# 39.8. gl — Graphics Library interface¶

Deprecated since version 2.6: The gl module has been removed in Python 3.

This module provides access to the Silicon Graphics Graphics Library. It is available only on Silicon Graphics machines.

Warning

Some illegal calls to the GL library cause the Python interpreter to dump core. In particular, the use of most GL calls is unsafe before the first window is opened.

The module is too large to document here in its entirety, but the following should help you to get started. The parameter conventions for the C functions are translated to Python as follows:

• All (short, long, unsigned) int values are represented by Python integers.

• All float and double values are represented by Python floating point numbers. In most cases, Python integers are also allowed.

• All arrays are represented by one-dimensional Python lists. In most cases, tuples are also allowed.

• All string and character arguments are represented by Python strings, for instance, winopen('Hi There!') and rotate(900, 'z').

• All (short, long, unsigned) integer arguments or return values that are only used to specify the length of an array argument are omitted. For example, the C call

lmdef(deftype, index, np, props)


is translated to Python as

lmdef(deftype, index, props)

• Output arguments are omitted from the argument list; they are transmitted as function return values instead. If more than one value must be returned, the return value is a tuple. If the C function has both a regular return value (that is not omitted because of the previous rule) and an output argument, the return value comes first in the tuple. Examples: the C call

getmcolor(i, &red, &green, &blue)


is translated to Python as

red, green, blue = getmcolor(i)


The following functions are non-standard or have special argument conventions:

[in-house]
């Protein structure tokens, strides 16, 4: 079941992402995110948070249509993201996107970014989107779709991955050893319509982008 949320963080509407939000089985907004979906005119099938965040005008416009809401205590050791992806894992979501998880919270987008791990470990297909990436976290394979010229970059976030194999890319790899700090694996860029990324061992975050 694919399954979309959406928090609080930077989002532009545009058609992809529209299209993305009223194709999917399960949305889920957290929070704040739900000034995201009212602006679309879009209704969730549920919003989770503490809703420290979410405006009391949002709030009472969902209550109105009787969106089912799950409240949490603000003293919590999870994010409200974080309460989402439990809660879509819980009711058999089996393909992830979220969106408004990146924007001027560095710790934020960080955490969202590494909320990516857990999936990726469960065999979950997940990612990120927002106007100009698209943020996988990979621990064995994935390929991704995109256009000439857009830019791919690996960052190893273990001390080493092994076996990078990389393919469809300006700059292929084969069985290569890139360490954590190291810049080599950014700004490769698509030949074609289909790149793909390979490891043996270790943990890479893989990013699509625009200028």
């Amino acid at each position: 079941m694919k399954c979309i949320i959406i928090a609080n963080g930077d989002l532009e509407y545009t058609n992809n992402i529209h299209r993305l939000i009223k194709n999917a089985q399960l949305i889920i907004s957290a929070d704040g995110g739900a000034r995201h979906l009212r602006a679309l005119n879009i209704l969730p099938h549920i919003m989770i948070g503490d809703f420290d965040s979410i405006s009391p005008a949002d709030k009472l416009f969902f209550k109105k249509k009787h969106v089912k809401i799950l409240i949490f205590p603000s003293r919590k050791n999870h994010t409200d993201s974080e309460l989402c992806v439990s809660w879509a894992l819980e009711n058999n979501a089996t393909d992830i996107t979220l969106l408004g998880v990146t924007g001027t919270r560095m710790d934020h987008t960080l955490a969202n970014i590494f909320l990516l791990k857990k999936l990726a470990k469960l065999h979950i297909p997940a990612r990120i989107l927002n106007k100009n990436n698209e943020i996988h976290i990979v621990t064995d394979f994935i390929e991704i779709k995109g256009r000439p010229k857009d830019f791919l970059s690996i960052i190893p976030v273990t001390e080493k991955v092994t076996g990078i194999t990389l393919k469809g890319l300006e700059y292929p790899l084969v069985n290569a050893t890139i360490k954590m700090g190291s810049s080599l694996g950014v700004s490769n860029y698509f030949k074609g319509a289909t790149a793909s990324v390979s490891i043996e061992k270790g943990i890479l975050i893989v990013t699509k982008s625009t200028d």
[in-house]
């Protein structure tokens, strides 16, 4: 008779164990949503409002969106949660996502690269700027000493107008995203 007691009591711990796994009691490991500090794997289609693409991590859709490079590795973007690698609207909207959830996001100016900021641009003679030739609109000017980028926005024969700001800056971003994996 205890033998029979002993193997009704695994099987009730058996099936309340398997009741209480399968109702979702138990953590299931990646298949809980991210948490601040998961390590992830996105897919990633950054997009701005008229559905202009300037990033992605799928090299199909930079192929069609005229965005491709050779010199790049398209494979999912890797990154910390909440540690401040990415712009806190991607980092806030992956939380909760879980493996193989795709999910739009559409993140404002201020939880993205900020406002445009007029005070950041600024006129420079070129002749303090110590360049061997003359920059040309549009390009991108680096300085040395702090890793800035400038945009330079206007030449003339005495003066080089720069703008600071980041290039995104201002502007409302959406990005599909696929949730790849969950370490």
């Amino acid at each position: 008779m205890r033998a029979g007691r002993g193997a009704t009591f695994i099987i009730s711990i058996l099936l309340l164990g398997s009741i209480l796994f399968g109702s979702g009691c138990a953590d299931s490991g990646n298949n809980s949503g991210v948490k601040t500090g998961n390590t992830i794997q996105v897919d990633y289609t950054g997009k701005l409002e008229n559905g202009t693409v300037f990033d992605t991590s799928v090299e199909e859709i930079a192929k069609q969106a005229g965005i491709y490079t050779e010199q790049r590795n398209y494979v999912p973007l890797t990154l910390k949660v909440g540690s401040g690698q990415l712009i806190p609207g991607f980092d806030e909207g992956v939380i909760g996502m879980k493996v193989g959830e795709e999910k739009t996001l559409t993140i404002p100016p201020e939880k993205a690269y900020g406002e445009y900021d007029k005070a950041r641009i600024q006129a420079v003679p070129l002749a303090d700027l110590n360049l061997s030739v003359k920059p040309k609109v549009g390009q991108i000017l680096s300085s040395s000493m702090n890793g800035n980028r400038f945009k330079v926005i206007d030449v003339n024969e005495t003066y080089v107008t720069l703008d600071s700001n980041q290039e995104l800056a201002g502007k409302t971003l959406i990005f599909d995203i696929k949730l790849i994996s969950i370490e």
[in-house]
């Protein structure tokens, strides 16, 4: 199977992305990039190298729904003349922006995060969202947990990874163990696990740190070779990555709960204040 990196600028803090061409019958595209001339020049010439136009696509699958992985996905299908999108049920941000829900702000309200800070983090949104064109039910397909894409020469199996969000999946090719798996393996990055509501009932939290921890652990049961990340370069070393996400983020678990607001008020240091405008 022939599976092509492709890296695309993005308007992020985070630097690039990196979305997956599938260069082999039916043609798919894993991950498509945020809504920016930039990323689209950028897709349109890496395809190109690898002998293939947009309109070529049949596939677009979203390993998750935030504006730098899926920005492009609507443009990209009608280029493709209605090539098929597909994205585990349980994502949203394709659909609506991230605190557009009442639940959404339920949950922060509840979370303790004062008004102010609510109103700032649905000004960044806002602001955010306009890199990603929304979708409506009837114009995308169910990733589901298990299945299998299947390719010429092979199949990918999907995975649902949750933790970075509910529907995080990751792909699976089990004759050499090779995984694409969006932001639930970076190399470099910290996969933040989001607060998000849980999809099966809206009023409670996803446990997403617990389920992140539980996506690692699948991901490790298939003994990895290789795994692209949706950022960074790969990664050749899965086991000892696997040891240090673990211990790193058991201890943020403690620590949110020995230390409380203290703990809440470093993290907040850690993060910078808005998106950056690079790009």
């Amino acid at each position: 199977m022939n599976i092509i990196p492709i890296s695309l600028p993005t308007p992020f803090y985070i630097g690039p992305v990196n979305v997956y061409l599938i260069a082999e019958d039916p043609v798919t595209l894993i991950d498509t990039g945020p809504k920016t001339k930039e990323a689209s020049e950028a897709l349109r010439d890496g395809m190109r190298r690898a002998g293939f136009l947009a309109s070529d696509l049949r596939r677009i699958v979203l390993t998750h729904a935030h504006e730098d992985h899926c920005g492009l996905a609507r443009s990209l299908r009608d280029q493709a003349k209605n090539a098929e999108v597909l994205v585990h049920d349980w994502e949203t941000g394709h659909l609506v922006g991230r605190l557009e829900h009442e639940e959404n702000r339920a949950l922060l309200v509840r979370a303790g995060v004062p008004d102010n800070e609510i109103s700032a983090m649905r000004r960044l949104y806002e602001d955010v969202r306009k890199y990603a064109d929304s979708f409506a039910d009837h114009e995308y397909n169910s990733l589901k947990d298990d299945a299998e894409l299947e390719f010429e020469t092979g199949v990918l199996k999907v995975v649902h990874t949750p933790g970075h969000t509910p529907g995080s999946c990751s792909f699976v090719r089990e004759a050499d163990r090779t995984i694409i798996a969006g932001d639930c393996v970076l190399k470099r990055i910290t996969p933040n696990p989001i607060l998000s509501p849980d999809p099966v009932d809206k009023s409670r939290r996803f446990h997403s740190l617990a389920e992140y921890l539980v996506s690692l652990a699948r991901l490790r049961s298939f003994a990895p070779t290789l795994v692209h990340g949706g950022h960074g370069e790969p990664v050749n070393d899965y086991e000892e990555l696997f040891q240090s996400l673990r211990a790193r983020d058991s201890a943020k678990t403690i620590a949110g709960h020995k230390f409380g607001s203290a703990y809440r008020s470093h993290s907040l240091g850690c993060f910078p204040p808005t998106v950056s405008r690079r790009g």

gl.varray(argument)

Equivalent to but faster than a number of v3d() calls. The argument is a list (or tuple) of points. Each point must be a tuple of coordinates (x, y, z) or (x, y). The points may be 2- or 3-dimensional but must all have the same dimension. Float and int values may be mixed however. The points are always converted to 3D double precision points by assuming z = 0.0 if necessary (as indicated in the man page), and for each point v3d() is called.

gl.nvarray()

Equivalent to but faster than a number of n3f and v3f calls. The argument is an array (list or tuple) of pairs of normals and points. Each pair is a tuple of a point and a normal for that point. Each point or normal must be a tuple of coordinates (x, y, z). Three coordinates must be given. Float and int values may be mixed. For each pair, n3f() is called for the normal, and then v3f() is called for the point.

gl.vnarray()

Similar to nvarray() but the pairs have the point first and the normal second.

gl.nurbssurface(s_k, t_k, ctl, s_ord, t_ord, type)

Defines a nurbs surface. The dimensions of ctl[][] are computed as follows: [len(s_k) - s_ord], [len(t_k) - t_ord].

gl.nurbscurve(knots, ctlpoints, order, type)

Defines a nurbs curve. The length of ctlpoints is len(knots) - order.

gl.pwlcurve(points, type)

Defines a piecewise-linear curve. points is a list of points. type must be N_ST.

gl.pick(n)
gl.select(n)

The only argument to these functions specifies the desired size of the pick or select buffer.

gl.endpick()
gl.endselect()

These functions have no arguments. They return a list of integers representing the used part of the pick/select buffer. No method is provided to detect buffer overrun.

Here is a tiny but complete example GL program in Python:

import gl, GL, time

def main():
gl.foreground()
gl.prefposition(500, 900, 500, 900)
w = gl.winopen('CrissCross')
gl.ortho2(0.0, 400.0, 0.0, 400.0)
gl.color(GL.WHITE)
gl.clear()
gl.color(GL.RED)
gl.bgnline()
gl.v2f(0.0, 0.0)
gl.v2f(400.0, 400.0)
gl.endline()
gl.bgnline()
gl.v2f(400.0, 0.0)
gl.v2f(0.0, 400.0)
gl.endline()
time.sleep(5)

main()


PyOpenGL: The Python OpenGL Binding

An interface to OpenGL is also available; see information about the PyOpenGL project online at http://pyopengl.sourceforge.net/. This may be a better option if support for SGI hardware from before about 1996 is not required.

# 39.9. DEVICE — Constants used with the gl module¶

Deprecated since version 2.6: The DEVICE module has been removed in Python 3.

This modules defines the constants used by the Silicon Graphics Graphics Library that C programmers find in the header file <gl/device.h>. Read the module source file for details.

# 39.10. GL — Constants used with the gl module¶

Deprecated since version 2.6: The GL module has been removed in Python 3.

This module contains constants used by the Silicon Graphics Graphics Library from the C header file <gl/gl.h>. Read the module source file for details.